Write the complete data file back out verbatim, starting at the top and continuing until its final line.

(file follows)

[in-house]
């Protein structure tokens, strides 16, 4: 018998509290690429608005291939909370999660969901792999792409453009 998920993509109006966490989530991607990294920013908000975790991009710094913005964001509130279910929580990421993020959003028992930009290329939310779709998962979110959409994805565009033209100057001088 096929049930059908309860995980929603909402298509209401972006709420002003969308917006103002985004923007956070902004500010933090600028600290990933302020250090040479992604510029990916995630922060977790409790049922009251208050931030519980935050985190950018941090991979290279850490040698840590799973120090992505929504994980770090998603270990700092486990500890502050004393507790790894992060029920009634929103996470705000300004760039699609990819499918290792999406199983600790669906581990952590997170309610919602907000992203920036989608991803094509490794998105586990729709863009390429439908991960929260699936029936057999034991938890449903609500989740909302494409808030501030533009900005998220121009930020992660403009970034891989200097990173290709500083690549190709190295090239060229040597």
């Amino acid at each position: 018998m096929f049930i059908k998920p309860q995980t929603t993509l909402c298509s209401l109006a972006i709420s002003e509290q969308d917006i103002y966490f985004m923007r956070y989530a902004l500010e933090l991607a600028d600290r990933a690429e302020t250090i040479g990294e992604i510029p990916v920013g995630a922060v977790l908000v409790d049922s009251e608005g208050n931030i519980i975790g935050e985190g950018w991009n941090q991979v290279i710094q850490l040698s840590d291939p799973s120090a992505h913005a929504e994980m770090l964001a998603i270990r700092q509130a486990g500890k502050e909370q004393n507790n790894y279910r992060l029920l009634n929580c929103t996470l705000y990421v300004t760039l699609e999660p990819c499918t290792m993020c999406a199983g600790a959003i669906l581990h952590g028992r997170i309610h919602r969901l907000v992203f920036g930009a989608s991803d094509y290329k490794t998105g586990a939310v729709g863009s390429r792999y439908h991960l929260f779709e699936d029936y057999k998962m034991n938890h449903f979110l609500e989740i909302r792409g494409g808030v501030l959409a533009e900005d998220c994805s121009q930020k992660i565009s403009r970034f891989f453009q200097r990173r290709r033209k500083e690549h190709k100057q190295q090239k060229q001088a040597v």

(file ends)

[in-house]
């Protein structure tokens, strides 16, 4: 018998509290690429608005291939909370999660969901792999792409453009 998920993509109006966490989530991607990294920013908000975790991009710094913005964001509130279910929580990421993020959003028992930009290329939310779709998962979110959409994805565009033209100057001088 096929049930059908309860995980929603909402298509209401972006709420002003969308917006103002985004923007956070902004500010933090600028600290990933302020250090040479992604510029990916995630922060977790409790049922009251208050931030519980935050985190950018941090991979290279850490040698840590799973120090992505929504994980770090998603270990700092486990500890502050004393507790790894992060029920009634929103996470705000300004760039699609990819499918290792999406199983600790669906581990952590997170309610919602907000992203920036989608991803094509490794998105586990729709863009390429439908991960929260699936029936057999034991938890449903609500989740909302494409808030501030533009900005998220121009930020992660403009970034891989200097990173290709500083690549190709190295090239060229040597």
């Amino acid at each position: 018998m096929f049930i059908k998920p309860q995980t929603t993509l909402c298509s209401l109006a972006i709420s002003e509290q969308d917006i103002y966490f985004m923007r956070y989530a902004l500010e933090l991607a600028d600290r990933a690429e302020t250090i040479g990294e992604i510029p990916v920013g995630a922060v977790l908000v409790d049922s009251e608005g208050n931030i519980i975790g935050e985190g950018w991009n941090q991979v290279i710094q850490l040698s840590d291939p799973s120090a992505h913005a929504e994980m770090l964001a998603i270990r700092q509130a486990g500890k502050e909370q004393n507790n790894y279910r992060l029920l009634n929580c929103t996470l705000y990421v300004t760039l699609e999660p990819c499918t290792m993020c999406a199983g600790a959003i669906l581990h952590g028992r997170i309610h919602r969901l907000v992203f920036g930009a989608s991803d094509y290329k490794t998105g586990a939310v729709g863009s390429r792999y439908h991960l929260f779709e699936d029936y057999k998962m034991n938890h449903f979110l609500e989740i909302r792409g494409g808030v501030l959409a533009e900005d998220c994805s121009q930020k992660i565009s403009r970034f891989f453009q200097r990173r290709r033209k500083e690549h190709k100057q190295q090239k060229q001088a040597v």